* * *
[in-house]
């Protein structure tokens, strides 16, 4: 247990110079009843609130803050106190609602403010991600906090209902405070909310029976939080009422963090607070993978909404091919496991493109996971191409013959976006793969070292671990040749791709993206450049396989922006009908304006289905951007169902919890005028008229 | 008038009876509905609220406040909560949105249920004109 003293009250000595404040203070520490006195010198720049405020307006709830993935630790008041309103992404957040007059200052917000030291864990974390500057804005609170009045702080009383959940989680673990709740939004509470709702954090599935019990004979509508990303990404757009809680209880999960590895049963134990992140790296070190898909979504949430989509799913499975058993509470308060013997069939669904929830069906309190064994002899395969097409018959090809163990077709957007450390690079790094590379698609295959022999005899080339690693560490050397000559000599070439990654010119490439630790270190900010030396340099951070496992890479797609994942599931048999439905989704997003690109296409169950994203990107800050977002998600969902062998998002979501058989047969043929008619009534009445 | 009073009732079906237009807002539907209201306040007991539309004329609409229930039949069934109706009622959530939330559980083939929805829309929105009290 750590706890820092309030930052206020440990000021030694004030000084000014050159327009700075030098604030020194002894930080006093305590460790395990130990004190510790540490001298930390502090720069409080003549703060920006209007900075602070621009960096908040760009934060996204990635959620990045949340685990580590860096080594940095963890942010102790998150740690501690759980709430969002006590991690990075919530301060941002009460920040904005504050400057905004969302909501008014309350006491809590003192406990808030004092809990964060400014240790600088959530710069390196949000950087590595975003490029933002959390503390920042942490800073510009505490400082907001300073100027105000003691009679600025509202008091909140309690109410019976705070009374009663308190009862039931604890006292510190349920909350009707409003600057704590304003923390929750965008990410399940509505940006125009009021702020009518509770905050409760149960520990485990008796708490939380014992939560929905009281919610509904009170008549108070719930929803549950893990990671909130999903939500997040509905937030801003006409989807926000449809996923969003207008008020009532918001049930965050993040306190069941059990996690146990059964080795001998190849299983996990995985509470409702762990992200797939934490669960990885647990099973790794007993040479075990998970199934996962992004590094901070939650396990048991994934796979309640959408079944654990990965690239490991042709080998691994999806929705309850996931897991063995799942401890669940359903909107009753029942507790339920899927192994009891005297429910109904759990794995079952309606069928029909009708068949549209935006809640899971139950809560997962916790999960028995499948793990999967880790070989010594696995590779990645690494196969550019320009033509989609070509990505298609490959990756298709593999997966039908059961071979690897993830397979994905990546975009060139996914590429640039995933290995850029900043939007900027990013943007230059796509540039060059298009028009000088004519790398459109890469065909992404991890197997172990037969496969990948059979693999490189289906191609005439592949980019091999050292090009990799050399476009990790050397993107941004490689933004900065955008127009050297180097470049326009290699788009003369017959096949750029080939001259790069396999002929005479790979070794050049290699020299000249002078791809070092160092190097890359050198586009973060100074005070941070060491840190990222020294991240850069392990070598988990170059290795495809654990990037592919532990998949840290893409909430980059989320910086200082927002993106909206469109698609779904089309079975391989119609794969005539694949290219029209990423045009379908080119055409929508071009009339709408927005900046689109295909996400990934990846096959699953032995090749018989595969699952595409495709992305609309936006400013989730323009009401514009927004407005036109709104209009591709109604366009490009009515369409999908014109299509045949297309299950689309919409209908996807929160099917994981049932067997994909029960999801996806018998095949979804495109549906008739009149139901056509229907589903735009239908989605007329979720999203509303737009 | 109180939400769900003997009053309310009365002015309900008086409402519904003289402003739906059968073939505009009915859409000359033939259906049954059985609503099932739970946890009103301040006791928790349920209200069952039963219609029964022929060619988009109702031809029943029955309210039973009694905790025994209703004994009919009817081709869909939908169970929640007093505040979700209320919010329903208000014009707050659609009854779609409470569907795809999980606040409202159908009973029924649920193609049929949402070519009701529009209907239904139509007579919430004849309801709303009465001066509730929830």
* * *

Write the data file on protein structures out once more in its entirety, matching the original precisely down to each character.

[in-house]
């Protein structure tokens, strides 16, 4: 247990110079009843609130803050106190609602403010991600906090209902405070909310029976939080009422963090607070993978909404091919496991493109996971191409013959976006793969070292671990040749791709993206450049396989922006009908304006289905951007169902919890005028008229 | 008038009876509905609220406040909560949105249920004109 003293009250000595404040203070520490006195010198720049405020307006709830993935630790008041309103992404957040007059200052917000030291864990974390500057804005609170009045702080009383959940989680673990709740939004509470709702954090599935019990004979509508990303990404757009809680209880999960590895049963134990992140790296070190898909979504949430989509799913499975058993509470308060013997069939669904929830069906309190064994002899395969097409018959090809163990077709957007450390690079790094590379698609295959022999005899080339690693560490050397000559000599070439990654010119490439630790270190900010030396340099951070496992890479797609994942599931048999439905989704997003690109296409169950994203990107800050977002998600969902062998998002979501058989047969043929008619009534009445 | 009073009732079906237009807002539907209201306040007991539309004329609409229930039949069934109706009622959530939330559980083939929805829309929105009290 750590706890820092309030930052206020440990000021030694004030000084000014050159327009700075030098604030020194002894930080006093305590460790395990130990004190510790540490001298930390502090720069409080003549703060920006209007900075602070621009960096908040760009934060996204990635959620990045949340685990580590860096080594940095963890942010102790998150740690501690759980709430969002006590991690990075919530301060941002009460920040904005504050400057905004969302909501008014309350006491809590003192406990808030004092809990964060400014240790600088959530710069390196949000950087590595975003490029933002959390503390920042942490800073510009505490400082907001300073100027105000003691009679600025509202008091909140309690109410019976705070009374009663308190009862039931604890006292510190349920909350009707409003600057704590304003923390929750965008990410399940509505940006125009009021702020009518509770905050409760149960520990485990008796708490939380014992939560929905009281919610509904009170008549108070719930929803549950893990990671909130999903939500997040509905937030801003006409989807926000449809996923969003207008008020009532918001049930965050993040306190069941059990996690146990059964080795001998190849299983996990995985509470409702762990992200797939934490669960990885647990099973790794007993040479075990998970199934996962992004590094901070939650396990048991994934796979309640959408079944654990990965690239490991042709080998691994999806929705309850996931897991063995799942401890669940359903909107009753029942507790339920899927192994009891005297429910109904759990794995079952309606069928029909009708068949549209935006809640899971139950809560997962916790999960028995499948793990999967880790070989010594696995590779990645690494196969550019320009033509989609070509990505298609490959990756298709593999997966039908059961071979690897993830397979994905990546975009060139996914590429640039995933290995850029900043939007900027990013943007230059796509540039060059298009028009000088004519790398459109890469065909992404991890197997172990037969496969990948059979693999490189289906191609005439592949980019091999050292090009990799050399476009990790050397993107941004490689933004900065955008127009050297180097470049326009290699788009003369017959096949750029080939001259790069396999002929005479790979070794050049290699020299000249002078791809070092160092190097890359050198586009973060100074005070941070060491840190990222020294991240850069392990070598988990170059290795495809654990990037592919532990998949840290893409909430980059989320910086200082927002993106909206469109698609779904089309079975391989119609794969005539694949290219029209990423045009379908080119055409929508071009009339709408927005900046689109295909996400990934990846096959699953032995090749018989595969699952595409495709992305609309936006400013989730323009009401514009927004407005036109709104209009591709109604366009490009009515369409999908014109299509045949297309299950689309919409209908996807929160099917994981049932067997994909029960999801996806018998095949979804495109549906008739009149139901056509229907589903735009239908989605007329979720999203509303737009 | 109180939400769900003997009053309310009365002015309900008086409402519904003289402003739906059968073939505009009915859409000359033939259906049954059985609503099932739970946890009103301040006791928790349920209200069952039963219609029964022929060619988009109702031809029943029955309210039973009694905790025994209703004994009919009817081709869909939908169970929640007093505040979700209320919010329903208000014009707050659609009854779609409470569907795809999980606040409202159908009973029924649920193609049929949402070519009701529009209907239904139509007579919430004849309801709303009465001066509730929830």